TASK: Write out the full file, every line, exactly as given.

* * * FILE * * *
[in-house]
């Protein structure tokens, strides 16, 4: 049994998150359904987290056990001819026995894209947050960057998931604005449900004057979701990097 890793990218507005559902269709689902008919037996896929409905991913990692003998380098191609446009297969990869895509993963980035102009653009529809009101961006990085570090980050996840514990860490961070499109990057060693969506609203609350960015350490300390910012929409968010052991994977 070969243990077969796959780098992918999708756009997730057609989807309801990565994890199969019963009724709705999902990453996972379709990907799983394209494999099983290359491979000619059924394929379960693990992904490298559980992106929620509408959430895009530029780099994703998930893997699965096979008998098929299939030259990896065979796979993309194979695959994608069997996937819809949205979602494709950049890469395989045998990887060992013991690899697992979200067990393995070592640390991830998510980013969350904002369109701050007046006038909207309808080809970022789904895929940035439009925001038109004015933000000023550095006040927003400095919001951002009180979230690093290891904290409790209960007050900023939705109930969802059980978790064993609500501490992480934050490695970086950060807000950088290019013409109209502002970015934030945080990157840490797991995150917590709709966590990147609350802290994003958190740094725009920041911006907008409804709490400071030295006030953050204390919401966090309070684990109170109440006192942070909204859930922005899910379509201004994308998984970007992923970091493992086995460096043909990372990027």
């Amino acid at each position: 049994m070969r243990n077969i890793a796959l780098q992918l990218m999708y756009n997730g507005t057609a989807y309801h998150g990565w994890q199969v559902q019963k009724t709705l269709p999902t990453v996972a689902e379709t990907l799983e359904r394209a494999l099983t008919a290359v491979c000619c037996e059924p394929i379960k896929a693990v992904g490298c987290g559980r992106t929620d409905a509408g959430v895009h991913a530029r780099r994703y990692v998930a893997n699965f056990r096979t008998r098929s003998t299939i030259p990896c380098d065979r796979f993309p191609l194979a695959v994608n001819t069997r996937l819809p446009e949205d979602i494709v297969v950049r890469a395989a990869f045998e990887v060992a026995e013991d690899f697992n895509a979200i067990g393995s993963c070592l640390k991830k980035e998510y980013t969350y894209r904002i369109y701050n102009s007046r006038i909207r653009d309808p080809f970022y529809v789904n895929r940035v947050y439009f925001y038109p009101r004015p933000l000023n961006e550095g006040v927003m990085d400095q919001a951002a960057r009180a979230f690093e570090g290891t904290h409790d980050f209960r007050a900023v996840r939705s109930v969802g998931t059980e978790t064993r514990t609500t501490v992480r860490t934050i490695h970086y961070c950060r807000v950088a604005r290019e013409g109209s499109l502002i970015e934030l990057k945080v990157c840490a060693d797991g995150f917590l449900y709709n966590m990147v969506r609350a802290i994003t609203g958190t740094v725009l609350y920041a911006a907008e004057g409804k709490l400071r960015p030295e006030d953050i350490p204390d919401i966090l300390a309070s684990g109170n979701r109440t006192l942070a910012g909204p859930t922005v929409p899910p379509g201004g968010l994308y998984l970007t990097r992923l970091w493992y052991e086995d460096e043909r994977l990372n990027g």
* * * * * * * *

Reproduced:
[in-house]
């Protein structure tokens, strides 16, 4: 049994998150359904987290056990001819026995894209947050960057998931604005449900004057979701990097 890793990218507005559902269709689902008919037996896929409905991913990692003998380098191609446009297969990869895509993963980035102009653009529809009101961006990085570090980050996840514990860490961070499109990057060693969506609203609350960015350490300390910012929409968010052991994977 070969243990077969796959780098992918999708756009997730057609989807309801990565994890199969019963009724709705999902990453996972379709990907799983394209494999099983290359491979000619059924394929379960693990992904490298559980992106929620509408959430895009530029780099994703998930893997699965096979008998098929299939030259990896065979796979993309194979695959994608069997996937819809949205979602494709950049890469395989045998990887060992013991690899697992979200067990393995070592640390991830998510980013969350904002369109701050007046006038909207309808080809970022789904895929940035439009925001038109004015933000000023550095006040927003400095919001951002009180979230690093290891904290409790209960007050900023939705109930969802059980978790064993609500501490992480934050490695970086950060807000950088290019013409109209502002970015934030945080990157840490797991995150917590709709966590990147609350802290994003958190740094725009920041911006907008409804709490400071030295006030953050204390919401966090309070684990109170109440006192942070909204859930922005899910379509201004994308998984970007992923970091493992086995460096043909990372990027």
């Amino acid at each position: 049994m070969r243990n077969i890793a796959l780098q992918l990218m999708y756009n997730g507005t057609a989807y309801h998150g990565w994890q199969v559902q019963k009724t709705l269709p999902t990453v996972a689902e379709t990907l799983e359904r394209a494999l099983t008919a290359v491979c000619c037996e059924p394929i379960k896929a693990v992904g490298c987290g559980r992106t929620d409905a509408g959430v895009h991913a530029r780099r994703y990692v998930a893997n699965f056990r096979t008998r098929s003998t299939i030259p990896c380098d065979r796979f993309p191609l194979a695959v994608n001819t069997r996937l819809p446009e949205d979602i494709v297969v950049r890469a395989a990869f045998e990887v060992a026995e013991d690899f697992n895509a979200i067990g393995s993963c070592l640390k991830k980035e998510y980013t969350y894209r904002i369109y701050n102009s007046r006038i909207r653009d309808p080809f970022y529809v789904n895929r940035v947050y439009f925001y038109p009101r004015p933000l000023n961006e550095g006040v927003m990085d400095q919001a951002a960057r009180a979230f690093e570090g290891t904290h409790d980050f209960r007050a900023v996840r939705s109930v969802g998931t059980e978790t064993r514990t609500t501490v992480r860490t934050i490695h970086y961070c950060r807000v950088a604005r290019e013409g109209s499109l502002i970015e934030l990057k945080v990157c840490a060693d797991g995150f917590l449900y709709n966590m990147v969506r609350a802290i994003t609203g958190t740094v725009l609350y920041a911006a907008e004057g409804k709490l400071r960015p030295e006030d953050i350490p204390d919401i966090l300390a309070s684990g109170n979701r109440t006192l942070a910012g909204p859930t922005v929409p899910p379509g201004g968010l994308y998984l970007t990097r992923l970091w493992y052991e086995d460096e043909r994977l990372n990027g």